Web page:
TBIs affect hundreds of thousands of veterans and millions of civilians every year. As a society, it’s time to acknowledge that people who have had TBIs deserve nothing but the very best in terms of emergency care and the chance to recover for the long term. This means working to ensure proper diagnosis too. After all, knowing the type of brain injury that you suffered can help in identifying your condition, as well as enabling doctors to give you the help that you need to heal and feel like yourself again. Without proper treatment, TBI victims may live a life without full functionality and will likely be forced to permanently rely on overburdened family and friends.


TBIs can have a long-term impact on those who are unlucky enough to receive one, and unfortunately, veterans are far more likely than the rest of the population to get one. However, they do not guarantee a life of pain and misery. With proper identification, diagnosis, and treatment, a veteran can live a healthy, productive life where recovery is possible.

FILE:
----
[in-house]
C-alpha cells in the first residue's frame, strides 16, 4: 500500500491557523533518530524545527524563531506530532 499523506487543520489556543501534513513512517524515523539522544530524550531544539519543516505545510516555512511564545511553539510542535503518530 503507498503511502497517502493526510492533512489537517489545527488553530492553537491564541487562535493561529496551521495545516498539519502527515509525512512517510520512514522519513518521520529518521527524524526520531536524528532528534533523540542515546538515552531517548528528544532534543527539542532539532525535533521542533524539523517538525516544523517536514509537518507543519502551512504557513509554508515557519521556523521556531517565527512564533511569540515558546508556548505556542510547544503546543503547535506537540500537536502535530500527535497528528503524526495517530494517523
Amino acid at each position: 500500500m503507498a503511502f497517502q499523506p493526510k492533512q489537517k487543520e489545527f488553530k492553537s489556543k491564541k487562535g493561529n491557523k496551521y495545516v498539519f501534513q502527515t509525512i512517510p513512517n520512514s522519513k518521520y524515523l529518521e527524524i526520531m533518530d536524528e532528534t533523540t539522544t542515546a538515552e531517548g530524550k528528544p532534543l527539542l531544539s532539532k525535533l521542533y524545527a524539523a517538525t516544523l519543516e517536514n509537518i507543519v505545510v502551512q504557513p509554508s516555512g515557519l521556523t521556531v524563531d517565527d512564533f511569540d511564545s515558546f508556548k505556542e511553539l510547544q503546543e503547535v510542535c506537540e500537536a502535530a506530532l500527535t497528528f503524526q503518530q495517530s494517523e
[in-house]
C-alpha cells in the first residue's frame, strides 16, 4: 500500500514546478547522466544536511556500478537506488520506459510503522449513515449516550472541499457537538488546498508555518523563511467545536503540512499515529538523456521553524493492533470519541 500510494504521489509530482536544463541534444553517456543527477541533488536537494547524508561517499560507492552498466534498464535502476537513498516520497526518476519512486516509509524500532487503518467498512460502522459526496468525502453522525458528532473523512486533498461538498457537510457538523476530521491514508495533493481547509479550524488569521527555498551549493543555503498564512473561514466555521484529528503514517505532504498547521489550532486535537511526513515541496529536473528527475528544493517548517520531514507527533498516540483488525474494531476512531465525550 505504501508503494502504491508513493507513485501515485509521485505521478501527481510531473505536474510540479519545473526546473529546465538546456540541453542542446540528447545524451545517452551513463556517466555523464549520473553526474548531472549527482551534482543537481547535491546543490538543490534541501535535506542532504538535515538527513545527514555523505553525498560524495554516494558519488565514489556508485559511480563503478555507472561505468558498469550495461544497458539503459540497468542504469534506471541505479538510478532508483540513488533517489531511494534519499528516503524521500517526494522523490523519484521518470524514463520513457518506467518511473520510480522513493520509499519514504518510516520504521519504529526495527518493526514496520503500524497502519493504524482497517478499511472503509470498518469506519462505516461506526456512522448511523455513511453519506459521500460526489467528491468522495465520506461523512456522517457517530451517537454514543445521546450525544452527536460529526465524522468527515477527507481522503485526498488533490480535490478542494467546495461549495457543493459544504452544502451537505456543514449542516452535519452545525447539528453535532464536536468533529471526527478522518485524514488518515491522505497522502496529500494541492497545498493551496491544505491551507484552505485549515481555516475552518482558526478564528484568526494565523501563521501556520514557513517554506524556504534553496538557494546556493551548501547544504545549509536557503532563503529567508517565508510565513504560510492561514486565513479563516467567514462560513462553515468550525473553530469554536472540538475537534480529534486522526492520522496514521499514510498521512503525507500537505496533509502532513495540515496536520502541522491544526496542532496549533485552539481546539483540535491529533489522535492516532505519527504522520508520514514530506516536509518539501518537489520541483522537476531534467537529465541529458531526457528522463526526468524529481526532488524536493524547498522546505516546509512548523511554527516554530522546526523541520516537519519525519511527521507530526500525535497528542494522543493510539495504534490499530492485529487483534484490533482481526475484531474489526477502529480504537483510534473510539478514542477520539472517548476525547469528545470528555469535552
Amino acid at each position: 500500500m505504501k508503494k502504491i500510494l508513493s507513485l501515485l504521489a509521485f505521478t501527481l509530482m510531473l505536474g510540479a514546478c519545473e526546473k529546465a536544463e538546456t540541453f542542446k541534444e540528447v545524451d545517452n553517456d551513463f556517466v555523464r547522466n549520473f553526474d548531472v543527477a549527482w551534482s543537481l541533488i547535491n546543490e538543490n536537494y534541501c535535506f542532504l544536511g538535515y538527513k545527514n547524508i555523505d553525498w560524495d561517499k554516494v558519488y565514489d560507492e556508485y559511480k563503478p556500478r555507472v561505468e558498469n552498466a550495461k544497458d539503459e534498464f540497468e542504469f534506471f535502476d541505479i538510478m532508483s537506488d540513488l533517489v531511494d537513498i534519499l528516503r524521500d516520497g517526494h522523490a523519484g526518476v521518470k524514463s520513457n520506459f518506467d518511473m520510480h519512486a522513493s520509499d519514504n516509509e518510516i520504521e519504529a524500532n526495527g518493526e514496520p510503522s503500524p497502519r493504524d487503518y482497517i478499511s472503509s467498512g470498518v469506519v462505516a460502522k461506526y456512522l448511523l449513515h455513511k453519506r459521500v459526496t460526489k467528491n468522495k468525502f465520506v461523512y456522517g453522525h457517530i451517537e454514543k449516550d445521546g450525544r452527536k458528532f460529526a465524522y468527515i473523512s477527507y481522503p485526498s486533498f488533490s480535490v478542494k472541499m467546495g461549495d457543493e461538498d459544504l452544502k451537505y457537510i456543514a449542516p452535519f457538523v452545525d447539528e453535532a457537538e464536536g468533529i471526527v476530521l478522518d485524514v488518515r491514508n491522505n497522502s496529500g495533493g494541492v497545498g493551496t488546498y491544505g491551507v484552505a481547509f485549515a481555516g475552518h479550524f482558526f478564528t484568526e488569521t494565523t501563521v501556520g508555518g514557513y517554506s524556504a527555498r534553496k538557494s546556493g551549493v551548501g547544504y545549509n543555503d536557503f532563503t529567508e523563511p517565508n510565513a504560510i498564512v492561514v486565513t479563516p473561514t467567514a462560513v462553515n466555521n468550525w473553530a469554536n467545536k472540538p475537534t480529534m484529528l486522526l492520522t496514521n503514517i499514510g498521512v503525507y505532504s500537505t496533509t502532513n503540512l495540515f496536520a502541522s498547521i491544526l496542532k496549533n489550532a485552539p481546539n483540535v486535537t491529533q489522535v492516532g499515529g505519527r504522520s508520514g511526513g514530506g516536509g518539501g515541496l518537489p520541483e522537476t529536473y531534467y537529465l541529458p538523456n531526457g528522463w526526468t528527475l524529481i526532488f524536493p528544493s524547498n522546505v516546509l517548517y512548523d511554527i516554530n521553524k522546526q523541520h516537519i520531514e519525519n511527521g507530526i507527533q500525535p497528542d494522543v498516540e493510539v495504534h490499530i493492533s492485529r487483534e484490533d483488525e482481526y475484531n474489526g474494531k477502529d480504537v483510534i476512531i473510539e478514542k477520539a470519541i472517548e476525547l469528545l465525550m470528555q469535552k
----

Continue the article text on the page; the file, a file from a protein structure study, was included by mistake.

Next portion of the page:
Veteran Lifestyle

Discrimination Against Veterans and What You Can Do to Combat It

Most people in the United States at least have some appreciation for the sacrifices that veterans have made for their country. However, many are unaware of how much discrimination these courageous men and women face in the workforce, in healthcare, and housing. The good news is that there are things that all of us can do to help them fight against this prejudice in all forms.

It Can Be Harder to Get a Job